|Quoting mirrodie (Reply 9):|
As far as politics goes, I've been enjoying watching Argentina's run this year. Did a bit of reading up to see that Maradona is a huge Chavez supporter. I didnt expect to read about that and quite frankly, I don't feel his politics have a place in the sport.
I guess you haven't been following football for that long?
Or even have much understanding about what the sport grow out of and how it became the worlds biggest and most watched game.
This was a working class sport. Poor kids played football, rich kids played rugby etc etc.
In Europe and alot of South America football is a mirror of society. society consists of many political beliefs. the poorer a country's population is the more extreme these political beliefs usually are.
Its different in the US, there politics is rightwing(republicans) or right of centre/centre (democrats).
In Europe and South America things are very very different.
There you have rightwing, liberal (most often on the righthand side of politics) centrists, socialists and leftwingers. These are mainstream beliefs and choices.
To simplify it; the poorer you are, the more to the left you tend to vote. (This is a huge generalisation but...)
That Maradona a man that grew up very poor would be sympathetic to a man like Chavez (extreme leftwinger) is thus no huge surprise. That he idolises fellow countryman Che Guevara and his old comrade in arms Fidel seems almost natural.
Besides and Fidel must have very very high approval figures among players and ultras in general. Politics and football have always walked hand in hand.
Now Maradona is hardly alone in having outspoken political beliefs.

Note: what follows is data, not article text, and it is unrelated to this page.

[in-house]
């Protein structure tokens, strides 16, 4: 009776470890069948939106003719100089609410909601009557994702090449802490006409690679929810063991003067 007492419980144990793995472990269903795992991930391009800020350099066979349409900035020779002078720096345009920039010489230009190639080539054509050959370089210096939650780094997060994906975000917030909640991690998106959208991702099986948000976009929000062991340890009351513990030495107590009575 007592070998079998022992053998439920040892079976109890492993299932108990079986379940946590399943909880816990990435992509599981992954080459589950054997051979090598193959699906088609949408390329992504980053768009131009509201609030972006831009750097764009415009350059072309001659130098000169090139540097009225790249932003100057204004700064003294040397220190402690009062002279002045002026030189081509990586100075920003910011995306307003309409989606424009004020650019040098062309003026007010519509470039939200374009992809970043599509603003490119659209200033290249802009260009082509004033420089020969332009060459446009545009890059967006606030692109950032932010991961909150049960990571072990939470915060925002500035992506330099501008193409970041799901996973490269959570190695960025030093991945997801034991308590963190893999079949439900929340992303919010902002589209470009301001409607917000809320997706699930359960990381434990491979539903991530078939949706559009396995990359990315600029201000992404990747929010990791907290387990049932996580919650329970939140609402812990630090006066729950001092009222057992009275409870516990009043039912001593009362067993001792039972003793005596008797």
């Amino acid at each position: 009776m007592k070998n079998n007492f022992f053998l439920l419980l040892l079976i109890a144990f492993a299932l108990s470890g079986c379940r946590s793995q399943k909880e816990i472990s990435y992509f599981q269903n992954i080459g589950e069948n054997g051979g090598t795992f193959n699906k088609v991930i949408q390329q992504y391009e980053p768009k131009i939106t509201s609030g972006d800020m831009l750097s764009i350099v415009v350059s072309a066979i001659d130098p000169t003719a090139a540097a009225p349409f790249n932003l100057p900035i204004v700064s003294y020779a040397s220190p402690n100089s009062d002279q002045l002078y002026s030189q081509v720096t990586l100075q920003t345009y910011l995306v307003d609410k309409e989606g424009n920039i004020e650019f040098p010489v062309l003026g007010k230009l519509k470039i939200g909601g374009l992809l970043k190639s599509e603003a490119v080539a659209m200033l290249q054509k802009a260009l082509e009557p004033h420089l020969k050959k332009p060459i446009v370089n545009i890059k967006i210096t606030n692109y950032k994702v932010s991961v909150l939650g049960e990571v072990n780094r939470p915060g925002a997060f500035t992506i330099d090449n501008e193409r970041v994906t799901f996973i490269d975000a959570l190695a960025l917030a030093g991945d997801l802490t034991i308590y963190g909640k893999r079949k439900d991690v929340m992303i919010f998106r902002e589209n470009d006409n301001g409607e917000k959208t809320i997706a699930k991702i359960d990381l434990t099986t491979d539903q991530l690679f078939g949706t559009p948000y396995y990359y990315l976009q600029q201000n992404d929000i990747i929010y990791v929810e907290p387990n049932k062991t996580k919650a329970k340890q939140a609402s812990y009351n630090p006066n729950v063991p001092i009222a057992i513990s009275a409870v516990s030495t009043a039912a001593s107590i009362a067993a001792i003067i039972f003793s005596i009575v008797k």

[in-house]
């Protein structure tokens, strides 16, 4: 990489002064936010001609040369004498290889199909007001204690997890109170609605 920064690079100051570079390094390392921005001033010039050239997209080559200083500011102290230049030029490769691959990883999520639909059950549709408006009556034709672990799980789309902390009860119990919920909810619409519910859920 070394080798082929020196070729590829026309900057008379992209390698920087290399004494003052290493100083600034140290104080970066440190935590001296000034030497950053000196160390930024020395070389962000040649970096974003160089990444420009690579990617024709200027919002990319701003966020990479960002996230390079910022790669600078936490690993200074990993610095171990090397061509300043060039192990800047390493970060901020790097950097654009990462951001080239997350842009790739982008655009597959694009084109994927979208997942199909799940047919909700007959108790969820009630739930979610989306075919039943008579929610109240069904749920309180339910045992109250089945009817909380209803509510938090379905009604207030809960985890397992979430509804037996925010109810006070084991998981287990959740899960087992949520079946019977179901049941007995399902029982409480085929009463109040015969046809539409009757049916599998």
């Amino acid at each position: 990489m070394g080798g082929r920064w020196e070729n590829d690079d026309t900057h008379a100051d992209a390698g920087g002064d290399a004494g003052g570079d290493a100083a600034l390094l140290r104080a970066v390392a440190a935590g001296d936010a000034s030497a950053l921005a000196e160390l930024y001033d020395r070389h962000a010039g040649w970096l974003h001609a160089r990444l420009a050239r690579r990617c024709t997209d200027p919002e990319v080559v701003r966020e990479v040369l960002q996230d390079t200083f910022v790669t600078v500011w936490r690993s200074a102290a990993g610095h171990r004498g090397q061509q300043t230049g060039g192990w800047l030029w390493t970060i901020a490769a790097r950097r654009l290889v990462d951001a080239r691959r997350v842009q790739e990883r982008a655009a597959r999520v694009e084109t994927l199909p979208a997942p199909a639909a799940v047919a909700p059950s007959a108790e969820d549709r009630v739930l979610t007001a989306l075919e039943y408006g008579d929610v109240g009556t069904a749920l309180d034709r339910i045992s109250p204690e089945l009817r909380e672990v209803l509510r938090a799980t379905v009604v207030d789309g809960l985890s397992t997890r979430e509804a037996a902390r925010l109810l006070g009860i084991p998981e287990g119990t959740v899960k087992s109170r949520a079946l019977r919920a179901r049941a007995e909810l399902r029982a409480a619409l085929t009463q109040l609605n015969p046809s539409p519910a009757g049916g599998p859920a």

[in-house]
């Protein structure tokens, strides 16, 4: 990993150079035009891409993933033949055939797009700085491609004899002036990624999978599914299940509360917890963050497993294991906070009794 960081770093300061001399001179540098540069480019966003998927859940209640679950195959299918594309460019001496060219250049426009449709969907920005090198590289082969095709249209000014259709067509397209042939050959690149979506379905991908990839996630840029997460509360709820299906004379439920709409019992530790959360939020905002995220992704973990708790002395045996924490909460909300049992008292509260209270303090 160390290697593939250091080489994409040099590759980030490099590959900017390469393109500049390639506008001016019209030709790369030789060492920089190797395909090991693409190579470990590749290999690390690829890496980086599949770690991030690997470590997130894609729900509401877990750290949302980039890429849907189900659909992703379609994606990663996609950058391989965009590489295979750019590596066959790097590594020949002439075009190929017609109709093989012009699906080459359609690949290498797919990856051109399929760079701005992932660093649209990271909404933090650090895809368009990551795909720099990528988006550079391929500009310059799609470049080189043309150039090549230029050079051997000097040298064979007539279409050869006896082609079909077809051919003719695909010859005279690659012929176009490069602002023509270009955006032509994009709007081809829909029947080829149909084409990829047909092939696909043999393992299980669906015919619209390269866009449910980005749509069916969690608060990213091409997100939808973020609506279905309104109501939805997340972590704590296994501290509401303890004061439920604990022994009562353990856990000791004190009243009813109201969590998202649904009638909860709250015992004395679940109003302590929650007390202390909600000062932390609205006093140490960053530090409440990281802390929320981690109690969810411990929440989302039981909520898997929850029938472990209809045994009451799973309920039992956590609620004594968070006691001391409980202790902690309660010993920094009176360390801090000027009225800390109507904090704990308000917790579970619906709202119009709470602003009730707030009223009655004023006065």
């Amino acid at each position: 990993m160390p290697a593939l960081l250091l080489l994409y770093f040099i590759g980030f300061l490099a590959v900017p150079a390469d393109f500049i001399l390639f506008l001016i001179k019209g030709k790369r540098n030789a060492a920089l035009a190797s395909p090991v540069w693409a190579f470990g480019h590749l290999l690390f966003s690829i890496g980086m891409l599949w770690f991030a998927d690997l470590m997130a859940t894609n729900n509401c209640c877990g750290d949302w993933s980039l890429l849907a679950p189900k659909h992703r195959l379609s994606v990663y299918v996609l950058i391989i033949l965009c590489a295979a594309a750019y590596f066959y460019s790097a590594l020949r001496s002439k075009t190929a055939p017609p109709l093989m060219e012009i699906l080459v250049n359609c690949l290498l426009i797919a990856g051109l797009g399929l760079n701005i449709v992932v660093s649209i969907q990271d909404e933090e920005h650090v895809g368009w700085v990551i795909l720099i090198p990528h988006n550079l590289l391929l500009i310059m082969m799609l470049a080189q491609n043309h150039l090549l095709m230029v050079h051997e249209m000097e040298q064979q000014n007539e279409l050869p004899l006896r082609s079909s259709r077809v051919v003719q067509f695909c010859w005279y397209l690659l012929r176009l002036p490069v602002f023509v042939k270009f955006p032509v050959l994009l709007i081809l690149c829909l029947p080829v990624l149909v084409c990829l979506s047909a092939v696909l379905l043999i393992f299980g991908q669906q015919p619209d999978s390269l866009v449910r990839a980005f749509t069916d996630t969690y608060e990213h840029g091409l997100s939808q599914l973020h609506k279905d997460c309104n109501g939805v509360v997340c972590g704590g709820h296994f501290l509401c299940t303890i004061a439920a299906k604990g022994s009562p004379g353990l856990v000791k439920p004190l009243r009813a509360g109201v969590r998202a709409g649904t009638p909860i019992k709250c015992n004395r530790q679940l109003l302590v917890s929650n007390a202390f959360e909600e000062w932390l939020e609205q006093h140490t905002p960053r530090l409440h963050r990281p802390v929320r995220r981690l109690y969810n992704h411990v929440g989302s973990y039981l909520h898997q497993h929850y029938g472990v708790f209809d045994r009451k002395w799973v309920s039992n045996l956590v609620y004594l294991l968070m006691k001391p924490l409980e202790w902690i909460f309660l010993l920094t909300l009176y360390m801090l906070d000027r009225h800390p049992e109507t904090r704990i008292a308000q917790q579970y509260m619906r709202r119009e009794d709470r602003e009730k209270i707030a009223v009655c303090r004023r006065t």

Thierry Henry sporting his Che shirts, Xavier Zanetti fellow Argentinian and captain of Inter organising campaigns to assist the Zapatistas in Mexico etc etc.
In England legendary managers like Clough, Ferguson and Shankly have all been outspoken labour men.
Scholes, The " red Nevilles", Stevie G, Ferdinand etc are all firmly from the left side of politics and outspoken about it.
On the other side, stars like P. Di Canio an Italian fascist, S Mihailovic a rightwing serbian player.
Football is the peoples game and as such I find it refreshing when footballers have real life views. I might not share their views but I prefer men like Di Canio and Maradona to PR educated and controlled stars any day.
What I suggest is further reading about football and politics. You can see that most clubs have a clear political background. Most being labourclubs. but you can also see that clubs have supporters with very strong political beliefs.
Lazio and its ultras being a re-knowned right wing club for example. Glasgow Celtic being leftwing.
Real Madrid right / FC Barcelona left. Paris SG right, OM left.
the list goes on, its also rather interesting to read about special clubs where politics is at the heart of the identity.
FC St Pauli from Germany is such a club. Google them, youtube them.
Lazio / Hellas Verona contra Livorno or Atalanta in Italy. Different sides to the Italian footballing and supporting map. Listen to their songs see their tifos and understand what the clubs souls are like.
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